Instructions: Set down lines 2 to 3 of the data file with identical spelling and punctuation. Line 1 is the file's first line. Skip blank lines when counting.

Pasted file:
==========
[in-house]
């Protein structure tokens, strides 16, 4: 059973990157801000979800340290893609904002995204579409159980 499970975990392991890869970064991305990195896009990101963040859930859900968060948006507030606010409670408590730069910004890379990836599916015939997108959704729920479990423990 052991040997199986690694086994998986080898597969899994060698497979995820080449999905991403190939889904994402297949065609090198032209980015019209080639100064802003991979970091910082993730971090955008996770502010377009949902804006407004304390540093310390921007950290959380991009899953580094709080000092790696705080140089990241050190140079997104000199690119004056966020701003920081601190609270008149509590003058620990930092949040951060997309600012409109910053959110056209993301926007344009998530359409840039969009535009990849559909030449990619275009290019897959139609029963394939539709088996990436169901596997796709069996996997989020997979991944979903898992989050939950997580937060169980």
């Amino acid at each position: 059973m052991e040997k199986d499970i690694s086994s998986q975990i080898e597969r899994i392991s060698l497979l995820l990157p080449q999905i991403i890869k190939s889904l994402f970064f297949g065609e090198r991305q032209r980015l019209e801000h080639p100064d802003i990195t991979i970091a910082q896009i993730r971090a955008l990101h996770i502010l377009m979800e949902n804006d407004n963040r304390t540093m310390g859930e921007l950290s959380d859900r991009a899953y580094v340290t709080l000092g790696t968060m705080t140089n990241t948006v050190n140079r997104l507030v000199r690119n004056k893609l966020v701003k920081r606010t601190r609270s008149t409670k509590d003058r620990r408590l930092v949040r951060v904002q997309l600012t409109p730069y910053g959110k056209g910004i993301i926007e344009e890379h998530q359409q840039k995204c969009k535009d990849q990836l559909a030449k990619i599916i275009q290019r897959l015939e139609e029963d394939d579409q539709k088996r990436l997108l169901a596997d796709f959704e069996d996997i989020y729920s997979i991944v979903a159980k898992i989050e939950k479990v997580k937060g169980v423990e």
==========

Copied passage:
């Protein structure tokens, strides 16, 4: 059973990157801000979800340290893609904002995204579409159980 499970975990392991890869970064991305990195896009990101963040859930859900968060948006507030606010409670408590730069910004890379990836599916015939997108959704729920479990423990 052991040997199986690694086994998986080898597969899994060698497979995820080449999905991403190939889904994402297949065609090198032209980015019209080639100064802003991979970091910082993730971090955008996770502010377009949902804006407004304390540093310390921007950290959380991009899953580094709080000092790696705080140089990241050190140079997104000199690119004056966020701003920081601190609270008149509590003058620990930092949040951060997309600012409109910053959110056209993301926007344009998530359409840039969009535009990849559909030449990619275009290019897959139609029963394939539709088996990436169901596997796709069996996997989020997979991944979903898992989050939950997580937060169980």
């Amino acid at each position: 059973m052991e040997k199986d499970i690694s086994s998986q975990i080898e597969r899994i392991s060698l497979l995820l990157p080449q999905i991403i890869k190939s889904l994402f970064f297949g065609e090198r991305q032209r980015l019209e801000h080639p100064d802003i990195t991979i970091a910082q896009i993730r971090a955008l990101h996770i502010l377009m979800e949902n804006d407004n963040r304390t540093m310390g859930e921007l950290s959380d859900r991009a899953y580094v340290t709080l000092g790696t968060m705080t140089n990241t948006v050190n140079r997104l507030v000199r690119n004056k893609l966020v701003k920081r606010t601190r609270s008149t409670k509590d003058r620990r408590l930092v949040r951060v904002q997309l600012t409109p730069y910053g959110k056209g910004i993301i926007e344009e890379h998530q359409q840039k995204c969009k535009d990849q990836l559909a030449k990619i599916i275009q290019r897959l015939e139609e029963d394939d579409q539709k088996r990436l997108l169901a596997d796709f959704e069996d996997i989020y729920s997979i991944v979903a159980k898992i989050e939950k479990v997580k937060g169980v423990e």